Update on Hair Salons After COVID-19 Shutdown

By Jessica Wallis

CHATTANOOGA, TN (mocsnews.com) – Following the release of salon safety guidelines prompted by the COVID-19 shut down, workers in the beauty and hairdressing profession have been at the forefront of the new challenges facing clients and stylists.

Since Tennessee has released the safety guidelines for opening hair salons and barber shops, some salon owners said new difficulties have surfaced when it comes to operating their businesses.

The state of Tennessee has recommended salons be limited to half capacity, clients and staff have to wear face masks, and all surfaces and tools must be disinfected between clients. These rules are the first of many guidelines that are allowing stylists to welcome clients back in their chairs.

Julie Smith, co-owner of Latida Salon in Cleveland, Tennessee, said her salon is taking all clients’ temperature as they walk in the door. In addition, no one can accompany clients during their visit and all clients have to wait outside the salon before coming in for their appointment.

“Most of my clients are absolutely compliant about wearing the masks,” said Smith. “They care for me and know we are enforcing the rules because we care for them as well, not just to be difficult.”

Kerry Dransoff, owner of Wild Honey Hair Studio in Chattanooga, chose to take classes to learn new skills and improve how she runs her business. She also took the downtime to evaluate her salon as a brand.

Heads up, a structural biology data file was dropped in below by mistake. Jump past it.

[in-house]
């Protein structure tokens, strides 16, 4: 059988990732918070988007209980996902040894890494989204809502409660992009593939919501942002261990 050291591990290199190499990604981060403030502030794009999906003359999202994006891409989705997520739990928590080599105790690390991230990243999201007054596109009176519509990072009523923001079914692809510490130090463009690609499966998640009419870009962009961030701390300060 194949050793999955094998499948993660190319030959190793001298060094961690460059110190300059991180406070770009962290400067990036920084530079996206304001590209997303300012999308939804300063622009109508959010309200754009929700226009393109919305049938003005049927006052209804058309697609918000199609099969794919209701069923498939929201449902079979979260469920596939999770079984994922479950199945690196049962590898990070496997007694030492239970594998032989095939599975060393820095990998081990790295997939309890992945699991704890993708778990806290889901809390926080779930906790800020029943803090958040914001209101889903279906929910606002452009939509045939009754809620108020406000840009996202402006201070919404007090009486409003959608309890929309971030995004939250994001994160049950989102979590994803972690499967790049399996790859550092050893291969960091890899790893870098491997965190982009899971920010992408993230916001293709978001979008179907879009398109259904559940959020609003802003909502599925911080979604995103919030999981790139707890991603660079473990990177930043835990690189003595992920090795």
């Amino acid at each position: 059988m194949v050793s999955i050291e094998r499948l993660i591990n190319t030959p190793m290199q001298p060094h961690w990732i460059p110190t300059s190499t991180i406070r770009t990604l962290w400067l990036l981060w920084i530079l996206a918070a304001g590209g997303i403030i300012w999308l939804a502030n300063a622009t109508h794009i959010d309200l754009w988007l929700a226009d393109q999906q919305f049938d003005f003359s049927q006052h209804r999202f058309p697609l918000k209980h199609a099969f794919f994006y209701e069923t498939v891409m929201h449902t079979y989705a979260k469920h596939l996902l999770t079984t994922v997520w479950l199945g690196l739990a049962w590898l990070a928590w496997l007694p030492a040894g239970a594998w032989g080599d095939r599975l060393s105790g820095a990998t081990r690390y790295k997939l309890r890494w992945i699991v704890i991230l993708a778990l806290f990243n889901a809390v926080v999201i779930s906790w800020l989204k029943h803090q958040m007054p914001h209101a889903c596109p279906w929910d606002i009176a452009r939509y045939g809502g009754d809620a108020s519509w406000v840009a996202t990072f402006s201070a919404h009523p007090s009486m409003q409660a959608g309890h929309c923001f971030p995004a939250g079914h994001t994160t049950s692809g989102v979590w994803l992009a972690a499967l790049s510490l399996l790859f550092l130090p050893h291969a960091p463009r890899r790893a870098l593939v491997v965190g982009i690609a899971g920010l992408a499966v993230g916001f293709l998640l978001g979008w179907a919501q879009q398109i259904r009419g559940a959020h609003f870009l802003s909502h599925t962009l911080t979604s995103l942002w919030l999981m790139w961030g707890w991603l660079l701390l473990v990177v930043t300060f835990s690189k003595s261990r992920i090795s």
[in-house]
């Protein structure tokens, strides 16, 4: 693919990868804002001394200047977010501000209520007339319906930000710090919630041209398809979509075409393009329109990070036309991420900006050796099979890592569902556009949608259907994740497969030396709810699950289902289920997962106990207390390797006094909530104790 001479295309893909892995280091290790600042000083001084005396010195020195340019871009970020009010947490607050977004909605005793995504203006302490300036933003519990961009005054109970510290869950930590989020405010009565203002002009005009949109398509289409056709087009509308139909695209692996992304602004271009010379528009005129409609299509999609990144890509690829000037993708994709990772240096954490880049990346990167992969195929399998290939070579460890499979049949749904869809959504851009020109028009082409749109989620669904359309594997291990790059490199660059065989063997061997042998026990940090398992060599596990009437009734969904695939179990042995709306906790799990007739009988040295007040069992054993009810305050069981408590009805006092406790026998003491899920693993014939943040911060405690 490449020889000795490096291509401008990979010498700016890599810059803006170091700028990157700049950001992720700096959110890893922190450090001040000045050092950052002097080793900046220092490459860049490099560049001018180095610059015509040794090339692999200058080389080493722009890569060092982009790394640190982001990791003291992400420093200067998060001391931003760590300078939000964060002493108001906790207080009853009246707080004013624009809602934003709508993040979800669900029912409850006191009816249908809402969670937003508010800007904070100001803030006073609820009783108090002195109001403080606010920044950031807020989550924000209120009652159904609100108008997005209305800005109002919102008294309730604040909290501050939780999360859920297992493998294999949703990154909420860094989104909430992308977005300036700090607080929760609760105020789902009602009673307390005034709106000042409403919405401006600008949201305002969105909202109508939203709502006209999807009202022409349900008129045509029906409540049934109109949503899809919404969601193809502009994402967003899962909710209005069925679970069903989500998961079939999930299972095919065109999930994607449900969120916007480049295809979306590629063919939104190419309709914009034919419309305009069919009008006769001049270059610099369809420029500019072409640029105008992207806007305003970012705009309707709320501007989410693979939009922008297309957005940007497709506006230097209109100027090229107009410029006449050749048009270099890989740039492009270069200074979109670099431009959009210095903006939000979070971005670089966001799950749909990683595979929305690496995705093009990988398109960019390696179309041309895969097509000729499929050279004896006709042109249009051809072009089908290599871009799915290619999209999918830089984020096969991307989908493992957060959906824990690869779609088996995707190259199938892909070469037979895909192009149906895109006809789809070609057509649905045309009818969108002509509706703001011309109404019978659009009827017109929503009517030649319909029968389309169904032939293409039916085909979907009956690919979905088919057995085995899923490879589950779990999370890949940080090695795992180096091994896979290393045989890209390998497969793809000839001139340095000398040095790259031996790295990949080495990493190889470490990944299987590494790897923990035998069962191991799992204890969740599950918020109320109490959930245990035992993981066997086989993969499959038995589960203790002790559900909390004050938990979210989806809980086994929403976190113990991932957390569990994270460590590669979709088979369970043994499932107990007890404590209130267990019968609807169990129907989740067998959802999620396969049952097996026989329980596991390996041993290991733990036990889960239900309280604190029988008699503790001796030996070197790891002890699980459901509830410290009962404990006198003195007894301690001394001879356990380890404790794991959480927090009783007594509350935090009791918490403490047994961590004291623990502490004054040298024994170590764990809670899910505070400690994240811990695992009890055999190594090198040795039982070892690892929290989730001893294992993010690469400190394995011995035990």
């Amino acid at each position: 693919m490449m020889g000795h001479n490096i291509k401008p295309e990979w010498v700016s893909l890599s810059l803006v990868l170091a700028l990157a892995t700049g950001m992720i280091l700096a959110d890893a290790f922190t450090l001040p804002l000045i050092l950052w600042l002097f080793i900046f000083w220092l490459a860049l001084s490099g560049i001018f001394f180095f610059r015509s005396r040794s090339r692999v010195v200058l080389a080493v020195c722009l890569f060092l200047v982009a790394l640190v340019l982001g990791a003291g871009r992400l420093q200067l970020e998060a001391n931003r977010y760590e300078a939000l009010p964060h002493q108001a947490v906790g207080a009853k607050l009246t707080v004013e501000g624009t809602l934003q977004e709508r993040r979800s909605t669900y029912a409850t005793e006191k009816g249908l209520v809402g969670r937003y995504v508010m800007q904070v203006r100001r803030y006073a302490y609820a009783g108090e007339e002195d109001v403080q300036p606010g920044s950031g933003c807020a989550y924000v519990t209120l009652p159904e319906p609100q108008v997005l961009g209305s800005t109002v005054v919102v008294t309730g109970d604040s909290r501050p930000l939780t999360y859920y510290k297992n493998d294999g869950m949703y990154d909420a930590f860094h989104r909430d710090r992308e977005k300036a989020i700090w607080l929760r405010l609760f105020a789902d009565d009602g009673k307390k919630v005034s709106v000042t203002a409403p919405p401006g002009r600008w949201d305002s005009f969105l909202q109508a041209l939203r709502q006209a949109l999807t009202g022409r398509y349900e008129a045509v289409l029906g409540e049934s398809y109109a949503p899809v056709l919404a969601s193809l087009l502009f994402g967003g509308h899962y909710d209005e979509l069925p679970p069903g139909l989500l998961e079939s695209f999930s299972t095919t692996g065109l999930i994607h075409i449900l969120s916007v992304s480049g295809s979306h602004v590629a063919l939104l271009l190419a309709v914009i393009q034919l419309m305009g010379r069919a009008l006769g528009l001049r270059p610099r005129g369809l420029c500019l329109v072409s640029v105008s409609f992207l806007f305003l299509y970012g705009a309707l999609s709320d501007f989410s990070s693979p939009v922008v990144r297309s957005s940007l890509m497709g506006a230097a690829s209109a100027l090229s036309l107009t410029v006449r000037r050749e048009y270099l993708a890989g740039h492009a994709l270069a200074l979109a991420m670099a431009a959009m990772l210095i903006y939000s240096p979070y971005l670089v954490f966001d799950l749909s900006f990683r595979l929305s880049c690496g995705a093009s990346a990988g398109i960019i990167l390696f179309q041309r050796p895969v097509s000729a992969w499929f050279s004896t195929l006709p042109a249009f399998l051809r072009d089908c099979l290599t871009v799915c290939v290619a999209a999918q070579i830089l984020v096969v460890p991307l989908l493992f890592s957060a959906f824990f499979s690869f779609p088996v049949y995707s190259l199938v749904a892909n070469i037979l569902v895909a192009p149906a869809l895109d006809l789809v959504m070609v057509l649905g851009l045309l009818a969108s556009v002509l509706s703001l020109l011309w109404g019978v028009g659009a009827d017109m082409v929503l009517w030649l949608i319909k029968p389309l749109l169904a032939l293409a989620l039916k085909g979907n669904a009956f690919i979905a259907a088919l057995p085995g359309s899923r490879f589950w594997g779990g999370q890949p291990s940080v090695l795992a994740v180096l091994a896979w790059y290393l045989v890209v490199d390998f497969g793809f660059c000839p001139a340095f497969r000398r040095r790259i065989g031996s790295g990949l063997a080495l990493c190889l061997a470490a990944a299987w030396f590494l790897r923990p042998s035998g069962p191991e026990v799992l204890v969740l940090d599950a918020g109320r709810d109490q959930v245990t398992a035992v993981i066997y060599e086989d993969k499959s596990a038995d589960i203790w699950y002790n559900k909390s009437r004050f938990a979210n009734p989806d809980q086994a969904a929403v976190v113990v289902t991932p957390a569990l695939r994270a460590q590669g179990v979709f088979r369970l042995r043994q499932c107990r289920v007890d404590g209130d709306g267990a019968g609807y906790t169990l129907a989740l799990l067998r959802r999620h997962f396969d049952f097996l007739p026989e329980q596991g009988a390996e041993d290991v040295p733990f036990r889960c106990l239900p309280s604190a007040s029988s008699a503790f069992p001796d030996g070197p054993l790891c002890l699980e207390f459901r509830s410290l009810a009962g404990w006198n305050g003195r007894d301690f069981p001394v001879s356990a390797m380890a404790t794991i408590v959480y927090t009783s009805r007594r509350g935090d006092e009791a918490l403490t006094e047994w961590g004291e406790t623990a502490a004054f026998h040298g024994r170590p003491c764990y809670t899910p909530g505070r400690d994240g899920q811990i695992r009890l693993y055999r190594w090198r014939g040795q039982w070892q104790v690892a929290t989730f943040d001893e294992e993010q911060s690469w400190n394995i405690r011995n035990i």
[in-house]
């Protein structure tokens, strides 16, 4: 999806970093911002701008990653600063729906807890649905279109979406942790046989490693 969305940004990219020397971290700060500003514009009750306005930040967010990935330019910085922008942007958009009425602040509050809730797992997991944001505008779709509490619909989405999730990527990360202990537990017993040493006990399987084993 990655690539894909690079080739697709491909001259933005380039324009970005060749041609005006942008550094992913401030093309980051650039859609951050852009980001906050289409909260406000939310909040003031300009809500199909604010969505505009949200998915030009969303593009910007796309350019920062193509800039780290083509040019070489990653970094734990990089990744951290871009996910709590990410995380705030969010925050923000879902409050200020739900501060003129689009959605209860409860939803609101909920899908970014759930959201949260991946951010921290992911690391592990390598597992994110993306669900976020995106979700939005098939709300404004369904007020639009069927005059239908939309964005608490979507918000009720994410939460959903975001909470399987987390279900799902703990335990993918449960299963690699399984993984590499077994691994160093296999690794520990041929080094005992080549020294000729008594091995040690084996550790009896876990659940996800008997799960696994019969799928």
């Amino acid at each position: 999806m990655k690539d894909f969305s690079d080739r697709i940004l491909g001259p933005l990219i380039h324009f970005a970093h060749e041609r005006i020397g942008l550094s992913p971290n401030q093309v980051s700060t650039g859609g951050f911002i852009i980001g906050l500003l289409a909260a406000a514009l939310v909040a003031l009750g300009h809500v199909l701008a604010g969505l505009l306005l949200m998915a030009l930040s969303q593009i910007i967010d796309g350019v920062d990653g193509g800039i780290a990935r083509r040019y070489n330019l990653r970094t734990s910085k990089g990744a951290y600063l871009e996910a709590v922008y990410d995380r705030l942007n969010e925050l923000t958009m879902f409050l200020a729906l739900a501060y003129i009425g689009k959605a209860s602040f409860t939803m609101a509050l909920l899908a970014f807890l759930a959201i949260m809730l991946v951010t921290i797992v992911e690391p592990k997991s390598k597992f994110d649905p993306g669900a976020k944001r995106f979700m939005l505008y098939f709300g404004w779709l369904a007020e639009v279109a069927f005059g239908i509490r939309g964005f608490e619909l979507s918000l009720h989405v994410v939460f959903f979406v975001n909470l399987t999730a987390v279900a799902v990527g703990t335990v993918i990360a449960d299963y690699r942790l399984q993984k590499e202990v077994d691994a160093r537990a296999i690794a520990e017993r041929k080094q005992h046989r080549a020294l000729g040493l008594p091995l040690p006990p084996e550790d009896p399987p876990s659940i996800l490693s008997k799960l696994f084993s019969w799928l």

“I re-invented my business by rebranding and putting effort into what I wanted my image to be,” said Dransoff. 

 Smith and Dransoff said there are differences in the amount of business they can accept, compared to before the shutdown. All services at both salons have to be appointment only, eliminating walk-in clients. 

 “Guidelines have really affected my business,” said Dransoff. “I was used to double-booking and now we aren’t allowed to do that. So instead of taking six clients a day, I can only take three. I’m making half the income I usually am and now can’t even make up for the income I lost for eight weeks.”

Perhaps the biggest takeaway over the course of the pandemic, is how much non-essential businesses are valued by some.

“For the eight years I’ve been doing hair, I’ve had people downplay my profession,” Dransoff said. “Now, I feel like we won’t be taken for granted and people will appreciate what we do to make the salon a clean and safe environment. For some stylists, doing hair is ‘just fun.’ But for stylists like me, it’s my livelihood, there is no other option.”

Smith and Dransdorf both agreed the new guidelines put in place for the reopening of salons won’t be fading away any time soon. The two stylists believe that the results of COVID-19 will have long-lasting effects on the salon industry. Protocols such as wearing a mask and increased sanitation practices could be the new standard moving forward. 

“This time has honestly shown me how valued we are and how happy I am to specialize in long term ‘lived-in’ color services,” said Smith. “Many of my clients were happy to wait and valued my overall health.”

About Jessica Wallis

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